Wednesday, June 27, 2007

Clip of the Day: After they were famous, part 4

Part 4 of the hour-long British documentary on the Star Trek phenomenon.



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Monday, June 25, 2007

Prof. Daniel Bernardi on Star Trek and Race



In 1998, Prof. Daniel Bernardi published Star Trek and History: Race-ing Toward a White Future, a book that analyzed and critiqued the representation of race in Star Trek and Star Trek: The Next Generation. Bernardi, as a scholar of popular culture and media studies, had much to say about Trek's shortcomings. While many fans at the time recited slogans like "infinite diversity in infinite combination," Bernardi took a much more critical stance to show how Trek , in many instances, did not live up to its own ideals of racial equality and tolerance. He was kind enough to answer our questions about his book and thesis:

Trekdom: In Star Trek and History, you argue that “Trek perpetuates the longstanding myth of the natural and humane right of white rule and occupation into and beyond the final frontier." Can you please explain this quote for our readers?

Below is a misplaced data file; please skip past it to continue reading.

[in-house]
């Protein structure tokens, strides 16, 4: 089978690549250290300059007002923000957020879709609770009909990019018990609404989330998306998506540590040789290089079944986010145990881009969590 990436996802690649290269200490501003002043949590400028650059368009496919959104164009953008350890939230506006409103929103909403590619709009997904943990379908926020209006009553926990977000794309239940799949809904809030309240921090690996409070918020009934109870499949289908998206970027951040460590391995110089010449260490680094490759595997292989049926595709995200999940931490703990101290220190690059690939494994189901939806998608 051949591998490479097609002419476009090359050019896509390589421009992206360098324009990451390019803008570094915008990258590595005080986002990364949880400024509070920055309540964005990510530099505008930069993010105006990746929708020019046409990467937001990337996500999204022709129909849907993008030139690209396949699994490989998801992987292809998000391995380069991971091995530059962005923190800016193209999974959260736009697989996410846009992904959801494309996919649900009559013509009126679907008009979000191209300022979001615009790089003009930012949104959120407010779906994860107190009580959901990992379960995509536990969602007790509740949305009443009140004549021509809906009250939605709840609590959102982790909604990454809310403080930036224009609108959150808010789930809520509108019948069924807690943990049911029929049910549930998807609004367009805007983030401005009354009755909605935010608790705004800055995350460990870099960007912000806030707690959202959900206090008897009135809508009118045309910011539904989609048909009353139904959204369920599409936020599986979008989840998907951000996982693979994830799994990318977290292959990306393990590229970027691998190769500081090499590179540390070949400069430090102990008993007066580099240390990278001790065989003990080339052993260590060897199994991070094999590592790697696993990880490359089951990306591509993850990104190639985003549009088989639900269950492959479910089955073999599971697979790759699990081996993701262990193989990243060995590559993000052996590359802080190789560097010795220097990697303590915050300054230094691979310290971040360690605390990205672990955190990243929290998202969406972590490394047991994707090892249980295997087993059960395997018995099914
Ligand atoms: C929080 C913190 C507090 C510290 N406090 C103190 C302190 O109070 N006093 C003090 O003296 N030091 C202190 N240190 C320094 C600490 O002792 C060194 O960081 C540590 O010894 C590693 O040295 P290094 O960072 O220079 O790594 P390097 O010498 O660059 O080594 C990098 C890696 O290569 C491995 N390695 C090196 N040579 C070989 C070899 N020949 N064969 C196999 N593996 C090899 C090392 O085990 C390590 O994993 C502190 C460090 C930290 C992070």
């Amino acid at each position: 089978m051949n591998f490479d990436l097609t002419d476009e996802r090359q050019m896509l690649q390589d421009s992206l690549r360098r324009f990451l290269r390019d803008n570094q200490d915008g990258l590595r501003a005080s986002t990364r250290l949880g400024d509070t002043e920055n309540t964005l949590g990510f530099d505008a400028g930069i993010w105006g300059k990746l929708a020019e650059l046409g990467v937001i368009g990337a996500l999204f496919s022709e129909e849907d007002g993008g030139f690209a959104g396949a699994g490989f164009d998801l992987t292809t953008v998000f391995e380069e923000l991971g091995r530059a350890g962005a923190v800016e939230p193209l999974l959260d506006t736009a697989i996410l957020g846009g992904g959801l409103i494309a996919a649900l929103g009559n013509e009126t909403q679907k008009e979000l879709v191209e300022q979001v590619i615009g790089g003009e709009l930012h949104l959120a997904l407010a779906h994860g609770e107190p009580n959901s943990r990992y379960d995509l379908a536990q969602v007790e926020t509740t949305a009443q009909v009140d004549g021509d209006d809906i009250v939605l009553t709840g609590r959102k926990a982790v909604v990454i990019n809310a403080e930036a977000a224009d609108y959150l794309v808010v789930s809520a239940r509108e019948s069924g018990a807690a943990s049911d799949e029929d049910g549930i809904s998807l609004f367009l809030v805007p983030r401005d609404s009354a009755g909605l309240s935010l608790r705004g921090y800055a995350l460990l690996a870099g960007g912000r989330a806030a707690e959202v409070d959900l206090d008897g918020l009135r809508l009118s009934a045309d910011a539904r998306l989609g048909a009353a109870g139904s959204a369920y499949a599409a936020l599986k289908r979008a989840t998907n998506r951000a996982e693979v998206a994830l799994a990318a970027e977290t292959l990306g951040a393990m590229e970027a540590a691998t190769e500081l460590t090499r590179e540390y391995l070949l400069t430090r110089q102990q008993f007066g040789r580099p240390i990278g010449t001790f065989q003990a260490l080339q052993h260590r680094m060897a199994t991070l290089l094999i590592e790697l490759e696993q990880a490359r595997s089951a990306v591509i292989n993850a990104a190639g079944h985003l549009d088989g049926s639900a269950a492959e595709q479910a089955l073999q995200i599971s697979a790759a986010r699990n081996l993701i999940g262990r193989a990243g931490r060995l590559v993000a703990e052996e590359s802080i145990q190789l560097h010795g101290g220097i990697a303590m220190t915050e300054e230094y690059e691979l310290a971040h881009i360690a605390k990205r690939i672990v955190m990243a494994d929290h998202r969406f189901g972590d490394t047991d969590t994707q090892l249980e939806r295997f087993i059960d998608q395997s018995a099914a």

Bernardi: Some background. History tells us that there are no white people. There is no gene that makes someone white. There is no archeological or linguistic evidence, either. There are only people that pass as white, and the criteria for those who pass as white shifts and changes with time and space. In the US, there was a time when the Irish were not considered white (read, for example, How the Irish Became White by Noel Ignatiev). Yet too many people believe there is a white race, based largely on the perception of "white" phenotypes (light pigment, straight hair, thin noses) that falls apart when you consider the evolutionary mechanisms that determines phenotypes and the diversity of phenotypes within all human populations. In the past, blood percentages defined the criteria; now we seem to rely on sight; something like, "I know a white person when I see one." The existence of a white race is, in this light, a very troubling myth, especially since white is linked with superiority, higher intelligence and divinity (why isn't God ever represented as black, brown, red, yellow or purple?). How do you prove that there are no white people when it is obvious to most people that "x" makes someone white -- and "x" keeps shifting with history?